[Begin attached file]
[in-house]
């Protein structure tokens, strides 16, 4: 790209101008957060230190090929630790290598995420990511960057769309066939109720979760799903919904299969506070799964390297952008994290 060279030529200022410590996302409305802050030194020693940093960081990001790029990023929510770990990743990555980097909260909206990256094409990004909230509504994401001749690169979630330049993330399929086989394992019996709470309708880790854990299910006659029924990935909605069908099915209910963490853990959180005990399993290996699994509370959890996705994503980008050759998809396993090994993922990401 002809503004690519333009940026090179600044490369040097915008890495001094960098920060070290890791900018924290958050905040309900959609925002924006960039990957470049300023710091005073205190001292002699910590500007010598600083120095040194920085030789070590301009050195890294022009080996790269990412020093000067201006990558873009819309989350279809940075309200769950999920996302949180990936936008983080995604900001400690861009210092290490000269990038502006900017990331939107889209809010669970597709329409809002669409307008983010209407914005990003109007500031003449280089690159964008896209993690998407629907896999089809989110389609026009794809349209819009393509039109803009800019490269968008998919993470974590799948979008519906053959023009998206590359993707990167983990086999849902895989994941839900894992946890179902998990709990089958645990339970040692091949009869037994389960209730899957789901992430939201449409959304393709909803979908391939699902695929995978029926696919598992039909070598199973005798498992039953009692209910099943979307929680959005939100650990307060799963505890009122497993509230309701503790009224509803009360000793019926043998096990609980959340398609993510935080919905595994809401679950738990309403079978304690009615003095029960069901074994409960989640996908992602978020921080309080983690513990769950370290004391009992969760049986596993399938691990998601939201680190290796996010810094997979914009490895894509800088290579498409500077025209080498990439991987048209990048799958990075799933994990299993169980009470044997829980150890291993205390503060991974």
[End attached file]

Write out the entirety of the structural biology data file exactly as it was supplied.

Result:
[in-house]
């Protein structure tokens, strides 16, 4: 790209101008957060230190090929630790290598995420990511960057769309066939109720979760799903919904299969506070799964390297952008994290 060279030529200022410590996302409305802050030194020693940093960081990001790029990023929510770990990743990555980097909260909206990256094409990004909230509504994401001749690169979630330049993330399929086989394992019996709470309708880790854990299910006659029924990935909605069908099915209910963490853990959180005990399993290996699994509370959890996705994503980008050759998809396993090994993922990401 002809503004690519333009940026090179600044490369040097915008890495001094960098920060070290890791900018924290958050905040309900959609925002924006960039990957470049300023710091005073205190001292002699910590500007010598600083120095040194920085030789070590301009050195890294022009080996790269990412020093000067201006990558873009819309989350279809940075309200769950999920996302949180990936936008983080995604900001400690861009210092290490000269990038502006900017990331939107889209809010669970597709329409809002669409307008983010209407914005990003109007500031003449280089690159964008896209993690998407629907896999089809989110389609026009794809349209819009393509039109803009800019490269968008998919993470974590799948979008519906053959023009998206590359993707990167983990086999849902895989994941839900894992946890179902998990709990089958645990339970040692091949009869037994389960209730899957789901992430939201449409959304393709909803979908391939699902695929995978029926696919598992039909070598199973005798498992039953009692209910099943979307929680959005939100650990307060799963505890009122497993509230309701503790009224509803009360000793019926043998096990609980959340398609993510935080919905595994809401679950738990309403079978304690009615003095029960069901074994409960989640996908992602978020921080309080983690513990769950370290004391009992969760049986596993399938691990998601939201680190290796996010810094997979914009490895894509800088290579498409500077025209080498990439991987048209990048799958990075799933994990299993169980009470044997829980150890291993205390503060991974």